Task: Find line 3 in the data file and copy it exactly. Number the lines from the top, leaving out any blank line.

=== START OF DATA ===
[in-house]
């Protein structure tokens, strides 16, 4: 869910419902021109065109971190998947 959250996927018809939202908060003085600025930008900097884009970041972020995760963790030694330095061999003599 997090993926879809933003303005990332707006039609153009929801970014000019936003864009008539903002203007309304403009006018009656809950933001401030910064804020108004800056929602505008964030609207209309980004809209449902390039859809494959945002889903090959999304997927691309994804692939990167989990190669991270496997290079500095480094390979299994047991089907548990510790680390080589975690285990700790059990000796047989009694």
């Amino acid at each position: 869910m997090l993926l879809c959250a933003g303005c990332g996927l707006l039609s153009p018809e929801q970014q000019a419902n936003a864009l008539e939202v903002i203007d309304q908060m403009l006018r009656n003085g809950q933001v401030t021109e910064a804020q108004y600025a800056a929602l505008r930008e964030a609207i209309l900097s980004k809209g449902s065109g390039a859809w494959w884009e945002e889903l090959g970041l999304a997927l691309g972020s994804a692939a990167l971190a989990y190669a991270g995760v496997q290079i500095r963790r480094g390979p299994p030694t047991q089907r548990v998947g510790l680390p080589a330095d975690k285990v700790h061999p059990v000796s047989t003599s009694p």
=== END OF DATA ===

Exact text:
């Amino acid at each position: 869910m997090l993926l879809c959250a933003g303005c990332g996927l707006l039609s153009p018809e929801q970014q000019a419902n936003a864009l008539e939202v903002i203007d309304q908060m403009l006018r009656n003085g809950q933001v401030t021109e910064a804020q108004y600025a800056a929602l505008r930008e964030a609207i209309l900097s980004k809209g449902s065109g390039a859809w494959w884009e945002e889903l090959g970041l999304a997927l691309g972020s994804a692939a990167l971190a989990y190669a991270g995760v496997q290079i500095r963790r480094g390979p299994p030694t047991q089907r548990v998947g510790l680390p080589a330095d975690k285990v700790h061999p059990v000796s047989t003599s009694p």